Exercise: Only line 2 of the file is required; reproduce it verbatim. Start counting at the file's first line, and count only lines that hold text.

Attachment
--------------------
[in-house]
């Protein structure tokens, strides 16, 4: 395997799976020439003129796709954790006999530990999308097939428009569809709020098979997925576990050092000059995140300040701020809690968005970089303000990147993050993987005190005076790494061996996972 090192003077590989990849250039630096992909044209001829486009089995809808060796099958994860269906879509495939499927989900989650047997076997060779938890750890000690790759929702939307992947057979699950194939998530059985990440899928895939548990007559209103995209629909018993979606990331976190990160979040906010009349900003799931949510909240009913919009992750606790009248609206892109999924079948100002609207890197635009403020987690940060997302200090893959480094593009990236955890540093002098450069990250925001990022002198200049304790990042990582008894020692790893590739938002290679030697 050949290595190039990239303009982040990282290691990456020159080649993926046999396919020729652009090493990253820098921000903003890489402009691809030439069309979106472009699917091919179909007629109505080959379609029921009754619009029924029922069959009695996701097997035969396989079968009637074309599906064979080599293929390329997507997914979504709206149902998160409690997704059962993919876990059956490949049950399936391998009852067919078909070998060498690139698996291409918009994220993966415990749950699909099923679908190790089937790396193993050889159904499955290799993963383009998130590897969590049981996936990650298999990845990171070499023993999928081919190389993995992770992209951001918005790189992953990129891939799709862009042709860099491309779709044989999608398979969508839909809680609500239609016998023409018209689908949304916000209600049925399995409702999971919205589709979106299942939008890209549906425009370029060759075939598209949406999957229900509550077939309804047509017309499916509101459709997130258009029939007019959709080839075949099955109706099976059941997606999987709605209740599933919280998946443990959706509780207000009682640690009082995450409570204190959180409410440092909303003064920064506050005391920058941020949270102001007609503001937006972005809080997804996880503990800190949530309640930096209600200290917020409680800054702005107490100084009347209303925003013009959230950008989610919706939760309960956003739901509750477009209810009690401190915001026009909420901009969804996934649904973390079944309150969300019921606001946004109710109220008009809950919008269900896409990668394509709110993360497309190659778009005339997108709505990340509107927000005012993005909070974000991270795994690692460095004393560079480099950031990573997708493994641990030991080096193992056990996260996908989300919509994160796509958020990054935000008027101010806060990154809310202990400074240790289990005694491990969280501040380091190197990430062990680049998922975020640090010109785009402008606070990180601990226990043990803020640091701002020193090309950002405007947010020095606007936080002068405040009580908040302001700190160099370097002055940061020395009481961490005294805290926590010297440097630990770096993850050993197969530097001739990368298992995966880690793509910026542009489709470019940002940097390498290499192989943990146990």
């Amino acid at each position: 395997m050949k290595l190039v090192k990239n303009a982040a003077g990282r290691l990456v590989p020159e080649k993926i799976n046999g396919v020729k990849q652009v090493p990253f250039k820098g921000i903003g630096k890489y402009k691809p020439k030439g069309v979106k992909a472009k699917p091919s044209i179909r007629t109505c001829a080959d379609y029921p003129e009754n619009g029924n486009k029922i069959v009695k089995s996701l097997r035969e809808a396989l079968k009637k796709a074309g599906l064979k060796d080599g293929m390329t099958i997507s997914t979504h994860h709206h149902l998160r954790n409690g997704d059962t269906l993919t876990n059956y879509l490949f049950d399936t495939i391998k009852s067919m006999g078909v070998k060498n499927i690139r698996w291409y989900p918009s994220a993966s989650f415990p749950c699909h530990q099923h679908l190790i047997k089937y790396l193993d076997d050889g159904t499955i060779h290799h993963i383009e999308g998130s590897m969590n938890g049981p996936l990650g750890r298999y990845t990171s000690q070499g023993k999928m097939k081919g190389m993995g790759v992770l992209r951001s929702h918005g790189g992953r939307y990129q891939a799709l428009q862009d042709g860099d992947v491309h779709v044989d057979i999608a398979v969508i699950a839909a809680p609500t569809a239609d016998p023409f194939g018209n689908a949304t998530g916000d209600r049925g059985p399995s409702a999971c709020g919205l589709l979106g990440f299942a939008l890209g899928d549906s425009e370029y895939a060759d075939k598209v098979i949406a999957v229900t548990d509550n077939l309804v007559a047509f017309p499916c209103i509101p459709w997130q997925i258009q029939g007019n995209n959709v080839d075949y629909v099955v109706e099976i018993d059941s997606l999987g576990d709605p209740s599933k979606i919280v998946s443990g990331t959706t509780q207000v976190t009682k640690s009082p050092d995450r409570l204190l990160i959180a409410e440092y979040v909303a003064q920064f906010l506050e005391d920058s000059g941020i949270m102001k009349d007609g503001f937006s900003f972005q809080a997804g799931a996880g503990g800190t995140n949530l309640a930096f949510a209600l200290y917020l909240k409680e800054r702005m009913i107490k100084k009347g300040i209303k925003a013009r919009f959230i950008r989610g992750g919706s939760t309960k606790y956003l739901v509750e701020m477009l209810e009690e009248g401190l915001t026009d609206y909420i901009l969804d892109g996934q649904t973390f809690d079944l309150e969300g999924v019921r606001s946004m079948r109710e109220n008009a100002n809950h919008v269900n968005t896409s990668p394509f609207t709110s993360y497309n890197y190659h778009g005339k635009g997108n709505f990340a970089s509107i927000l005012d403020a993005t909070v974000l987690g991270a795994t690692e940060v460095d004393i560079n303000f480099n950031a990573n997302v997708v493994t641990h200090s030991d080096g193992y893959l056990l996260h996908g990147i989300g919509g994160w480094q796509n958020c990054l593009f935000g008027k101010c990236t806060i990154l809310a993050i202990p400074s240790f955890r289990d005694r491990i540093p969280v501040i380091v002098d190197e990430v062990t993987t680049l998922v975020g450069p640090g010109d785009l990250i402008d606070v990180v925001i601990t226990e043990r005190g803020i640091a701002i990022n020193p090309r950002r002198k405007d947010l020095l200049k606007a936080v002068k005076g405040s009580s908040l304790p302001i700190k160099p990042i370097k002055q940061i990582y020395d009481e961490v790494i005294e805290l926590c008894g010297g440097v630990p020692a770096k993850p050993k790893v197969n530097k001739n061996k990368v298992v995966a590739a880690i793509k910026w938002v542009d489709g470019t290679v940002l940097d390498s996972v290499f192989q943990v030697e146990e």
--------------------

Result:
């Protein structure tokens, strides 16, 4: 395997799976020439003129796709954790006999530990999308097939428009569809709020098979997925576990050092000059995140300040701020809690968005970089303000990147993050993987005190005076790494061996996972 090192003077590989990849250039630096992909044209001829486009089995809808060796099958994860269906879509495939499927989900989650047997076997060779938890750890000690790759929702939307992947057979699950194939998530059985990440899928895939548990007559209103995209629909018993979606990331976190990160979040906010009349900003799931949510909240009913919009992750606790009248609206892109999924079948100002609207890197635009403020987690940060997302200090893959480094593009990236955890540093002098450069990250925001990022002198200049304790990042990582008894020692790893590739938002290679030697 050949290595190039990239303009982040990282290691990456020159080649993926046999396919020729652009090493990253820098921000903003890489402009691809030439069309979106472009699917091919179909007629109505080959379609029921009754619009029924029922069959009695996701097997035969396989079968009637074309599906064979080599293929390329997507997914979504709206149902998160409690997704059962993919876990059956490949049950399936391998009852067919078909070998060498690139698996291409918009994220993966415990749950699909099923679908190790089937790396193993050889159904499955290799993963383009998130590897969590049981996936990650298999990845990171070499023993999928081919190389993995992770992209951001918005790189992953990129891939799709862009042709860099491309779709044989999608398979969508839909809680609500239609016998023409018209689908949304916000209600049925399995409702999971919205589709979106299942939008890209549906425009370029060759075939598209949406999957229900509550077939309804047509017309499916509101459709997130258009029939007019959709080839075949099955109706099976059941997606999987709605209740599933919280998946443990959706509780207000009682640690009082995450409570204190959180409410440092909303003064920064506050005391920058941020949270102001007609503001937006972005809080997804996880503990800190949530309640930096209600200290917020409680800054702005107490100084009347209303925003013009959230950008989610919706939760309960956003739901509750477009209810009690401190915001026009909420901009969804996934649904973390079944309150969300019921606001946004109710109220008009809950919008269900896409990668394509709110993360497309190659778009005339997108709505990340509107927000005012993005909070974000991270795994690692460095004393560079480099950031990573997708493994641990030991080096193992056990996260996908989300919509994160796509958020990054935000008027101010806060990154809310202990400074240790289990005694491990969280501040380091190197990430062990680049998922975020640090010109785009402008606070990180601990226990043990803020640091701002020193090309950002405007947010020095606007936080002068405040009580908040302001700190160099370097002055940061020395009481961490005294805290926590010297440097630990770096993850050993197969530097001739990368298992995966880690793509910026542009489709470019940002940097390498290499192989943990146990």